Determination of Cell Concentration
· Determine the cell concentration of a cell suspension.
· Become familiar with the hemocytometer and Coulter Counter.
· Apply statistical framework to measured values.
Cell suspension at ~106 cells/mL (prepared by instructor)
Hemocytometer and coverslip
Tally counter (optional)
Coulter Counter vials
1. Wear disposable latex gloves at all times
2. Wear safety glasses at all times.
1. Determine the cell concentration using the Hemocytometer and a Nikon microscope following the “Hemocytometer Instructions”.
2. Prepare three samples, each with 500 mL of cells and 9.5 mL Isoton. First, aliquot Isoton into Coulter Counter vials. Place vials in laminar hood; do not sterilize. Add cells to vials.
3. Determine the cell concentration using the Coulter Counter following the “Coulter Counter Instructions.” Remember to gently mix the solution two or three times by inversion before placing it on the stand. Run each sample on the Coulter Counter in triplicate.
4. Dispose of biohazardous material properly.
5. Calculate the cell concentrations using the notes below.
6. On the computer, record your cell concentrations and the stock suspension from which you got your cells for the hemocytometer and Coulter Counter measurements.
7. Calculate the mean and standard deviation for your measured cell concentrations. Record these calculated values on the computer.
8. Instructor to email data to class.
The area of the center square is 1 mm2. The depth of the chamber is 0.1 mm. Determine the cell concentration (#/mL) measured in each chamber. NOTE: You will not need to accurately know the cell volume that you added into the chamber.
The dilution of the cells into Isoton (typically, 10X or 20X) and the volume sampled by the Coulter Counter (500 mL) are both required to calculate the cell concentration based on the cell count number determined by the Coulter Counter.
1. How is a constant volume of liquid assured in the hemocytometer chamber? In other words, why don’t you have to worry about getting the entire sample into the chamber?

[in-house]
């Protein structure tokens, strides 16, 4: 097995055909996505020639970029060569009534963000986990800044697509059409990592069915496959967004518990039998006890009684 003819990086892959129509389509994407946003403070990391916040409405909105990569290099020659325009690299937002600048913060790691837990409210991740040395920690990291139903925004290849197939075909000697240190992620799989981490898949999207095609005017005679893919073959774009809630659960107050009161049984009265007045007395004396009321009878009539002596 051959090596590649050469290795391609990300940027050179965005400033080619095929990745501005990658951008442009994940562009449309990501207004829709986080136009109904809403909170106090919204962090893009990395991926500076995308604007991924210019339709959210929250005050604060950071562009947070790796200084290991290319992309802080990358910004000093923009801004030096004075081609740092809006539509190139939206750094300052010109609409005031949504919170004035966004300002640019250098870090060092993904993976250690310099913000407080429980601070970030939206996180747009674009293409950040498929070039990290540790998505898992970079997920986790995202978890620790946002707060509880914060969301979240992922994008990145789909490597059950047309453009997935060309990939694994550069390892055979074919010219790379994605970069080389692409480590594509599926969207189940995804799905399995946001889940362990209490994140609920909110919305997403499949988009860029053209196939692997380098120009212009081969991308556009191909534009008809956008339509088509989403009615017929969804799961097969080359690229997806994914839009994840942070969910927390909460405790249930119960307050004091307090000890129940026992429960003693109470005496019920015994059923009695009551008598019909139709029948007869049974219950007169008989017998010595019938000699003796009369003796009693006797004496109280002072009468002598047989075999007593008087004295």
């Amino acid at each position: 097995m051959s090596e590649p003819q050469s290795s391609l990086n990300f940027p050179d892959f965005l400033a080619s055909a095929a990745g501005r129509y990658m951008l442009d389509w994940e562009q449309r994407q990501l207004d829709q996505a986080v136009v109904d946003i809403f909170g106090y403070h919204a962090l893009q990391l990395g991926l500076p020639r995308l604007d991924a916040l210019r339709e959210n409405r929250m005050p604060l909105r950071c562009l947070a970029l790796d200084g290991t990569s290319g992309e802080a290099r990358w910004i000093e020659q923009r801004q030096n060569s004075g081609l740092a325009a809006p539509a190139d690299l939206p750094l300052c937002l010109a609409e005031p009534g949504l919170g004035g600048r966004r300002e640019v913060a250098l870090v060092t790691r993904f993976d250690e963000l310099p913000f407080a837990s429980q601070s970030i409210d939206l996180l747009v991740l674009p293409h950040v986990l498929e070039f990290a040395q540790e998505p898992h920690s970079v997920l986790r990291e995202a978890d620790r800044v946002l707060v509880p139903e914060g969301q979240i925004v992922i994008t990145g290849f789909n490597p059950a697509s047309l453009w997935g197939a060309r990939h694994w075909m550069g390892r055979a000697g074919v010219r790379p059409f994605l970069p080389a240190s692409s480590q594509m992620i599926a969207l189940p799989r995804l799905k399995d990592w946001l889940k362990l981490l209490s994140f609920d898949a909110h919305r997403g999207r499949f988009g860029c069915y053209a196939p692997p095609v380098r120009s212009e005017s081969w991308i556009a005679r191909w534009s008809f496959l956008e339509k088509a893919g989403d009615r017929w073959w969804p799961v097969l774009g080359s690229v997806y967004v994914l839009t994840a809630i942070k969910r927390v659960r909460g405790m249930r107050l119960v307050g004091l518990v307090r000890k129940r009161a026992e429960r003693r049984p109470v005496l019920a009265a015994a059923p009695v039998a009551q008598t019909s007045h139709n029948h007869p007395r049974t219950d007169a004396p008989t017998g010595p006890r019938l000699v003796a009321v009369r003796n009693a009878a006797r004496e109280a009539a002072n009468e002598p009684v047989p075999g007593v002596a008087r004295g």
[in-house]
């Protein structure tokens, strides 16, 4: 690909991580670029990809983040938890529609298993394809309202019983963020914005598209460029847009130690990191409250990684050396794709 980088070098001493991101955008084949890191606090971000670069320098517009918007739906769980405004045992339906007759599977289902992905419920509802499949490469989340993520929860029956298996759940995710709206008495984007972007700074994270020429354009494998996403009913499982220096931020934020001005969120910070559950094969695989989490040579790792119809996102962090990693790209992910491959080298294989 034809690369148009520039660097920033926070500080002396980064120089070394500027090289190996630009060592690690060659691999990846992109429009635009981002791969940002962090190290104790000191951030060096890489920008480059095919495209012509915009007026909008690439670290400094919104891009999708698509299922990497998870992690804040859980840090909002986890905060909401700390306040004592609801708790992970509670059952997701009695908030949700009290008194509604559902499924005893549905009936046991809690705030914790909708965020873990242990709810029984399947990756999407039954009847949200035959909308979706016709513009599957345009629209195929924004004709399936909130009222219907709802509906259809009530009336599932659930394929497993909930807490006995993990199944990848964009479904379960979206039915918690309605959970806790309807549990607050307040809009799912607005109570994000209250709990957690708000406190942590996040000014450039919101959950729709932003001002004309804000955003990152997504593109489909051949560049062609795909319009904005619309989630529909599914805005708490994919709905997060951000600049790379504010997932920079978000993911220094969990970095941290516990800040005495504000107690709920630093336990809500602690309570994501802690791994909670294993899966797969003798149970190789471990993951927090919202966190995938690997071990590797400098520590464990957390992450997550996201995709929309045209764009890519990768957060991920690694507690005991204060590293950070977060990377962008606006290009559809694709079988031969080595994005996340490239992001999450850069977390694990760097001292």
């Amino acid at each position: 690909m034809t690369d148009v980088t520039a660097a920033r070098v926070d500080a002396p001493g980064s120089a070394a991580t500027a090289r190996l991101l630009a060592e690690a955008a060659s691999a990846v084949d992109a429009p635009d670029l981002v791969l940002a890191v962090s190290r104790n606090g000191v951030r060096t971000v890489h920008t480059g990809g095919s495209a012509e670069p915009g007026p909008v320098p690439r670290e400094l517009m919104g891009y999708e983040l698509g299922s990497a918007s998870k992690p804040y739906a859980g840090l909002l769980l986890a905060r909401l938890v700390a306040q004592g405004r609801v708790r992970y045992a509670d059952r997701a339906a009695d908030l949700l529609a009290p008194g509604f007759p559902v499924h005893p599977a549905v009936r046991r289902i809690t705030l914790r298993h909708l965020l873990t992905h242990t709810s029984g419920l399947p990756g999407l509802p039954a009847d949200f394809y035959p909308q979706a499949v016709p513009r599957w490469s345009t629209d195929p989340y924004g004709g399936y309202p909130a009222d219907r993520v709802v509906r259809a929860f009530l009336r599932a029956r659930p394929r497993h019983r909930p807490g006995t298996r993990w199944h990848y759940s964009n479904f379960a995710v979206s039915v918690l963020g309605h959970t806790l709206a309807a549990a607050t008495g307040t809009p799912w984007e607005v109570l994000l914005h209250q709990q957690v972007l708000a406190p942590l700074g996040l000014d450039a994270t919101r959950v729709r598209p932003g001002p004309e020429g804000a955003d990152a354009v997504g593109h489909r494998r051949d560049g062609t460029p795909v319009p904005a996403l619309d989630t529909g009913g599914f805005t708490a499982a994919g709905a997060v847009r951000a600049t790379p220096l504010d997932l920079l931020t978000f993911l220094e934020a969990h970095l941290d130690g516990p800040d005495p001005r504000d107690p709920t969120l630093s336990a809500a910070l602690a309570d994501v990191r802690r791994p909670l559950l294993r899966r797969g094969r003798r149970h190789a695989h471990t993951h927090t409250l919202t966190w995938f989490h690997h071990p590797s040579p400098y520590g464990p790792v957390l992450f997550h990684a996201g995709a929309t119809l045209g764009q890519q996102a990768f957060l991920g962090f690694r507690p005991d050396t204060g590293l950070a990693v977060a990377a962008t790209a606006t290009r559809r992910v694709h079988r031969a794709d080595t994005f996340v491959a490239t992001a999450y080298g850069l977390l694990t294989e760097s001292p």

2. The hemocytometer required two measurements. How meaningful is a standard deviation with only 2 data points?
3. Compare the concentrations calculated using the hemocytometer to the concentrations determined using the Coulter Counter for your data. If there are discrepancies or differences, postulate an explanation.
4. Record the mean and standard deviation for the all the cell concentrations measured by members of the class in your lab notebook. Indicate whether the data is from the hemocytometer or Coulter Counter. Calculate a mean and sample standard deviation for all the experimental values using each counting technique.
5. Are there any outliers in the measured cell concentrations based on the data from the whole class? If so, on what statistical criteria could you remove outlier data from the data set?
6. What are the sources of error that may account for differences in measured cell concentrations within one instrument? What differences could be present between different operators?
7. Do you think that the hemocytometer or the Coulter Counter is more accurate? More precise?
8. Would you recommend using a hemocytometer or Coulter Counter for routine cell counting? Why? [Practical reasons such as time, cost, etc should also be included.]
Data and answers to questions should be recorded in your laboratory notebook. The answer to each question is worth 5 pts.